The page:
Now that the drugs have totally cleared my system, I can say that “Flick of the Switch” isn’t the worst album by AC/DC. It’s a good, solid album that may have come too soon after their classics. On the down side, it would be during this tour that Phil Rudd would leave the band and be replaced by Englishman Simon Wright. The result would be that this band from Australia wouldn’t have any members who were actually born there.

Next post: Berlin- Pleasure Victim

To buy Rock And Roll Children, go to http://www.strategicpublishinggroup.com/title/RockAndRollChildren.html

Also available on Amazon, Barnes & Noble and Froogle and on sale at Foyles Book Shop in London

 

 

Great Soundtracks of 1982: Fast Times at Ridgemont High

Posted in 1980s, films, Humour, Music, Rock, soundtracks, Uncategorized with tags , , , , , , , , , , , , , , , , , , , , , , on June 11, 2015 by 80smetalman

220px-Fasttimesatridgemonthighsoundtrack

Before I get started, let me be perfectly blunt here. I thought the movie “Fast Times at Ridgemont High” sucked. Not as much as my friend though because while I was willing to endure it to the end, he couldn’t take it and suggested we leave. I didn’t debate it. I know that it has been preserved on account of its apparent tackling of teen issues at the time. That may have been true but they could have made a better film to deliver the message. The only positive I found about the film was the stoner character played by Sean Penn, he was quite amusing.

Sean Penn in the film

Sean Penn in the film

Fortunately, a sucky film doesn’t mean that the soundtrack is going to be as bad. Any soundtrack that has such artists as Billy Squier, Don Felder, Don Henley, Joe Walsh and Sammy Hagar has to be good. My hypothesis is that when deciding what songs to use on the soundtrack, someone suggested just how kick ass the soundtrack to “Heavy Metal” was so they brought in some of the same artists on “Fast Times.” Again, Sammy Hagar does the title cut and it’s good although I wouldn’t put it at the same level as the other film I mentioned here. It’s the same with Felder’s track. It’s good but it doesn’t measure up to “Heavy Metal Takin’ a Ride.” Then again, that is a very tough song to measure up to. On the other hand, I do prefer the offering from Stevie Nicks on this soundtrack and I really liked her song on “Heavy Metal.” Plus there are good contributions from the likes of Joe Walsh, Don Henley and Billy Squier as well.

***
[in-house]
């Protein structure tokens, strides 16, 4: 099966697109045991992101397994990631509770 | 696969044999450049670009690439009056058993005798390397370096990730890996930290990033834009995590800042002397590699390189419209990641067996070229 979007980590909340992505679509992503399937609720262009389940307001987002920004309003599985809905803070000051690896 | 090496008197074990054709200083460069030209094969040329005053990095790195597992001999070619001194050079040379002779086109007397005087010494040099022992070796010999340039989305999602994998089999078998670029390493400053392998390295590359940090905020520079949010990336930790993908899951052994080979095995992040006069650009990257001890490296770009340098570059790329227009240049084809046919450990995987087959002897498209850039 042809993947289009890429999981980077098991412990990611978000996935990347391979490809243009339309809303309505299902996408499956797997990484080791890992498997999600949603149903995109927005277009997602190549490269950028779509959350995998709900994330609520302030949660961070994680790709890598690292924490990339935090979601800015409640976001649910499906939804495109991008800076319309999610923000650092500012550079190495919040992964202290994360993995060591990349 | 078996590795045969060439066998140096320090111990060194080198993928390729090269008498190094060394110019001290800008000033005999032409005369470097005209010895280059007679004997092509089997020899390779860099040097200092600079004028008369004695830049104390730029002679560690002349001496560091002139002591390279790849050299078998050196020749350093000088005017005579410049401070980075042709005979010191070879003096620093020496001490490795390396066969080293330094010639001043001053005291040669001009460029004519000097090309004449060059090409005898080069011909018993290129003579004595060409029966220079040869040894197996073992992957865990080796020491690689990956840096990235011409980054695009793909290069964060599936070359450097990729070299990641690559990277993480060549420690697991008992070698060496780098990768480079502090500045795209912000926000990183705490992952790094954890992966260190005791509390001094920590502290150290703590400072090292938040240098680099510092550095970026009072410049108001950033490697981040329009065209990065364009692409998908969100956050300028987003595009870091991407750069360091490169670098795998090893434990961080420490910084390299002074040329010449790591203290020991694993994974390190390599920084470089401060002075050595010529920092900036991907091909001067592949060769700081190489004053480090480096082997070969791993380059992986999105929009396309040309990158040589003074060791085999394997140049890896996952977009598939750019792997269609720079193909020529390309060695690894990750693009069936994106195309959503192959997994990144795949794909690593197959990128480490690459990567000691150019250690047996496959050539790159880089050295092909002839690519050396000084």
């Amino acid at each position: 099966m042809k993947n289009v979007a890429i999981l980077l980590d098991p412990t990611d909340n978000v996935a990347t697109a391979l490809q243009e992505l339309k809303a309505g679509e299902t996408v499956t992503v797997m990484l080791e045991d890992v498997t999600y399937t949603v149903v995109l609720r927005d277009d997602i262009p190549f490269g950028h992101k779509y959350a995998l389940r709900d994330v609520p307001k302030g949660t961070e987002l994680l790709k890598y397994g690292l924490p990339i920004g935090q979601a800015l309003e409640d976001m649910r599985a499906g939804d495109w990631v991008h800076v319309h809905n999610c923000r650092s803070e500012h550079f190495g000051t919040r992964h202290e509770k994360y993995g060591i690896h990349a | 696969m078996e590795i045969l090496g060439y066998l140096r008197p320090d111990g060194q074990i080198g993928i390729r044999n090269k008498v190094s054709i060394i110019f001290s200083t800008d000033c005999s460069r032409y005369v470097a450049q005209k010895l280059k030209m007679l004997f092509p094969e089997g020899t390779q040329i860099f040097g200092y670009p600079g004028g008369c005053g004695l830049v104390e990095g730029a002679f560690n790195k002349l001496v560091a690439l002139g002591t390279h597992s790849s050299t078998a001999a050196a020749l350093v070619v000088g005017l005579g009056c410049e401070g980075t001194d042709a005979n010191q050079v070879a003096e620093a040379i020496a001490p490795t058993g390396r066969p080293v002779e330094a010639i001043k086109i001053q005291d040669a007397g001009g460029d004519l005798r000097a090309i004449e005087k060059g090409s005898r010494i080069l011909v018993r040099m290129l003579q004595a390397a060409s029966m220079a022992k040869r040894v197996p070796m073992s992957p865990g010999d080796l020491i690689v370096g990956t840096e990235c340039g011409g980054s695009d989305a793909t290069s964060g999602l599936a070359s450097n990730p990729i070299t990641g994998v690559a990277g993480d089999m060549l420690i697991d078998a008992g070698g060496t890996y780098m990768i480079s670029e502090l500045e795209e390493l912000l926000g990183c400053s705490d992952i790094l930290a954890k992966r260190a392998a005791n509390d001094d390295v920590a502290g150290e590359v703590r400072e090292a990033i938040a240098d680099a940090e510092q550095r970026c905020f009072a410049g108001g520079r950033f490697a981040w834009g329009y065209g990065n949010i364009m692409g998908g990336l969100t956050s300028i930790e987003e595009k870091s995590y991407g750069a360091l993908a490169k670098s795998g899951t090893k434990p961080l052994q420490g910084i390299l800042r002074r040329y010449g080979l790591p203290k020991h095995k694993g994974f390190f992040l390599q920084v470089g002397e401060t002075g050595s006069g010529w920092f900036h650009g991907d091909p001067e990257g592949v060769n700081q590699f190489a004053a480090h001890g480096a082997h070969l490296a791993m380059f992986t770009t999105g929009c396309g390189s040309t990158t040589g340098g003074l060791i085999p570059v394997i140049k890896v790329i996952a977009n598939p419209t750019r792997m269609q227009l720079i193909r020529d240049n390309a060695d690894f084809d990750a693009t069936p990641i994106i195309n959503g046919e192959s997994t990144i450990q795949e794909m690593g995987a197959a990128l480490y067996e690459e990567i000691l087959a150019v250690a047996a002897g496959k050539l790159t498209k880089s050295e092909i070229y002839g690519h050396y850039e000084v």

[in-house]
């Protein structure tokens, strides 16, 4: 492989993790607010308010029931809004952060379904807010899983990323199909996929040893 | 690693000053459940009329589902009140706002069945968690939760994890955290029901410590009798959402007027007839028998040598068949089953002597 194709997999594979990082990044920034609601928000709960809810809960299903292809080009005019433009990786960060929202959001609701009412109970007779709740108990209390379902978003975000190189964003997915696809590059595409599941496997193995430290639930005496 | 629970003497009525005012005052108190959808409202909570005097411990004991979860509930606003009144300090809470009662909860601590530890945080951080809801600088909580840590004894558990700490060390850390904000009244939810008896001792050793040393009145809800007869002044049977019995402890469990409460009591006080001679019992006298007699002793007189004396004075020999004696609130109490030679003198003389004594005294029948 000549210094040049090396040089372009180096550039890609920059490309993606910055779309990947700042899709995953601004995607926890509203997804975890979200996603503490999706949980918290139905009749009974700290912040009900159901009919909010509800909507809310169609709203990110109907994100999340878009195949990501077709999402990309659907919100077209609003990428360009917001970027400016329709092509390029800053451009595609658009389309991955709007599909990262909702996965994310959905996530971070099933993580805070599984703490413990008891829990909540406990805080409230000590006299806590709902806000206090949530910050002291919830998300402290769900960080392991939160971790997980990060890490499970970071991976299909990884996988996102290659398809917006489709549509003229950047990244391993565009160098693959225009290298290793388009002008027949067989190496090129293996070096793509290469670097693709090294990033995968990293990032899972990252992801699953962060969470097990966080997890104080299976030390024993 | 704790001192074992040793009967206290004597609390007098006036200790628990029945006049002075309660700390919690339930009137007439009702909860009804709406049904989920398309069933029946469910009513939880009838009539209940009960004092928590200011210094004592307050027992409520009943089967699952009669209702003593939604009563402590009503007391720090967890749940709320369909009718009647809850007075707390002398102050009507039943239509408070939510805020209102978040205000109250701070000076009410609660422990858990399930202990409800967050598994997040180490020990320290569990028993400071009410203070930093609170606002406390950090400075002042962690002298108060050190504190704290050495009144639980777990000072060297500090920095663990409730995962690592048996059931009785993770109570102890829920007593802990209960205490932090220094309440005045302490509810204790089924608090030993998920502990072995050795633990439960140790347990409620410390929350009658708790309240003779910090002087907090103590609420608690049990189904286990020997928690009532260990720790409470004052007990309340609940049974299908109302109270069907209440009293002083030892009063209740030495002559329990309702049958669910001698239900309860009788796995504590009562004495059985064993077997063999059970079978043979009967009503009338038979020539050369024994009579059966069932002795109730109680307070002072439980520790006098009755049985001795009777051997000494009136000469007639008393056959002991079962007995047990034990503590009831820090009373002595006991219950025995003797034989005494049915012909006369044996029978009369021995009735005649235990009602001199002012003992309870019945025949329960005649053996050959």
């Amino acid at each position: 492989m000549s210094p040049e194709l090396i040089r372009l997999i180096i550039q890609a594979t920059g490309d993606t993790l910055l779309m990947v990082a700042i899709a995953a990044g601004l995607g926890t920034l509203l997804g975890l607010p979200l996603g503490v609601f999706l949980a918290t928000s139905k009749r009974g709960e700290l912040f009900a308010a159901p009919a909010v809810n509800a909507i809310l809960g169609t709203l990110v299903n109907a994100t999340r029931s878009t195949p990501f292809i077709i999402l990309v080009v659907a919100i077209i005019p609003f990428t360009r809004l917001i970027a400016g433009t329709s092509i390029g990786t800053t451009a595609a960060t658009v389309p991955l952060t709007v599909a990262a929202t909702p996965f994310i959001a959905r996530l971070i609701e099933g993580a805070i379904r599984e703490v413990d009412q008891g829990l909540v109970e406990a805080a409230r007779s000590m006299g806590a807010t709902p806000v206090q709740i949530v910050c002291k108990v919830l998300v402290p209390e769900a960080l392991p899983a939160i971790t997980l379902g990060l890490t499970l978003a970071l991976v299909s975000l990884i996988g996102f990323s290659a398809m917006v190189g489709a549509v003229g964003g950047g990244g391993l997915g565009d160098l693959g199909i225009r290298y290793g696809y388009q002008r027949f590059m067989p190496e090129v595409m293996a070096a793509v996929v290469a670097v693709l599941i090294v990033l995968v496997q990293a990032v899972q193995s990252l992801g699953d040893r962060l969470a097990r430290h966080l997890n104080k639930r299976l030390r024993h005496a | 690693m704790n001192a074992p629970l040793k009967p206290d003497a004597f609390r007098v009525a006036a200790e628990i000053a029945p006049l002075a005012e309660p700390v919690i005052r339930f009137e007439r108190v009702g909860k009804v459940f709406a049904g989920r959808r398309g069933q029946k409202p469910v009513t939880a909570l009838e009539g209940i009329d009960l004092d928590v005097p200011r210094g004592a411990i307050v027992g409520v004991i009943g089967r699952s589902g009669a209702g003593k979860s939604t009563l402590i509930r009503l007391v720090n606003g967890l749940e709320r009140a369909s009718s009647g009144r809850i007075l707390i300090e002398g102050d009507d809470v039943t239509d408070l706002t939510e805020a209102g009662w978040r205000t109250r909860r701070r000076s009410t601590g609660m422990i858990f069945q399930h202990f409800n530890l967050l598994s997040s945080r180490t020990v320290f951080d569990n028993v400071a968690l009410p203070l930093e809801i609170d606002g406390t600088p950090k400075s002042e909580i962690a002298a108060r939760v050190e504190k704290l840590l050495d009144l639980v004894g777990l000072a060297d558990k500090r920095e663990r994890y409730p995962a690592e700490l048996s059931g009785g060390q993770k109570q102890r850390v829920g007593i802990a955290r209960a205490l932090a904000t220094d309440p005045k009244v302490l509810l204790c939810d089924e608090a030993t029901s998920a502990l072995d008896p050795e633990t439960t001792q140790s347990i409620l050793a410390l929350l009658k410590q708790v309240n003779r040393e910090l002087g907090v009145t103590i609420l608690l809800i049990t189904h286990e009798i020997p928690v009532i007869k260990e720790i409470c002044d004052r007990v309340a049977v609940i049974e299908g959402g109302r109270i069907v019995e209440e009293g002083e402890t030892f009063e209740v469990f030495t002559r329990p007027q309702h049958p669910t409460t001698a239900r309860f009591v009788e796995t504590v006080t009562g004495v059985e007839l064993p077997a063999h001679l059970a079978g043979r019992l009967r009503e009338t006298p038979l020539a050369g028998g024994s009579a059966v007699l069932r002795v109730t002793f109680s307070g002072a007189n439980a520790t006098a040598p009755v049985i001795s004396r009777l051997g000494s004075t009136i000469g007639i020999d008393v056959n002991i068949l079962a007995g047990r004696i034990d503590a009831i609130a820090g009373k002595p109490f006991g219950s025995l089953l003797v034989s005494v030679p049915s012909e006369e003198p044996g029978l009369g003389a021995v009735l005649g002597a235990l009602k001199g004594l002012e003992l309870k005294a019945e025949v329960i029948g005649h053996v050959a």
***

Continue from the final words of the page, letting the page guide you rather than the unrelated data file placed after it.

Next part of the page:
Billy Squier

Billy Squier  

Sammy Hagar

Sammy Hagar

Stevie Nicks

Stevie Nicks

joewalsh

Another comparison with “Fast Times at Ridgemont High” and “Heavy Metal” is the fact that there are some good songs from unknown artists. The Rayvins “Raised on Radio” is a very pleasing hard rock track and it’s made me curious to hear what else they might have to offer. The same can be said for the songs by Graham Nash and Gerrard McMahon. Both deliver some decent rock here. However, they’re not the only ones. Jimmy Buffet and Poco both known more for their country rock sound go down a definite rockier route with the songs on this soundtrack. But the biggest surprise is from Donna Summer! The proclaimed Queen of Disco from the late 70s sings a blinder of a rock song on the soundtrack and all I can say is, “I’m impressed.”

Track Listing:

1. Jackson Browne- Somebody’s Baby

2. Joe Walsh- Waffle Stomp

3. Don Henley- Love Rules

4. Louise Goffin- Uptown Boys

5. Timothy B Schmit- So Much in Love

6. The Rayvins- Raised on Radio

7. Gerard McMahon- The Look In Your Eyes

8. The Go Go’s- Speeding

9. Don’t be Lonely- Quarterflash

10. Don Felder- Never Surrender

11. Billy Squier- Fast Times (The Best Years of Our Lives)

12. Sammy Hagar- Fast Times at Ridgemont High

13. Jimmy Buffet- I Don’t Know (Spicoli’s Theme)

14. Graham Nash- Love is the Reason

15. Poco- I’ll Leave it Up to You

16. Donna Summer- Highway Runner

17. Steve Nicks- Sleeping Angel

18. Palmer/Joist- She’s My Baby (And She’s Out of Control)

19. Oingo Boingo- Goodbye Goodbye

What can’t be faulted is that there is a great collection of songs here by some of the best artists who were around at the time. Many of whom are still going. What they did was come together to make a really cool soundtrack which leaves me thinking, “Shame about the movie.”

Next post: Joan Jett and the Blackhearts- I Love Rock and Roll

To buy Rock and Roll Children, go to http://www.strategicpublishinggroup.com/title/RockAndRollChildren.html

Also available on Amazon, Barnes & Noble and Froogle and on sale at Foyles Book Shop in London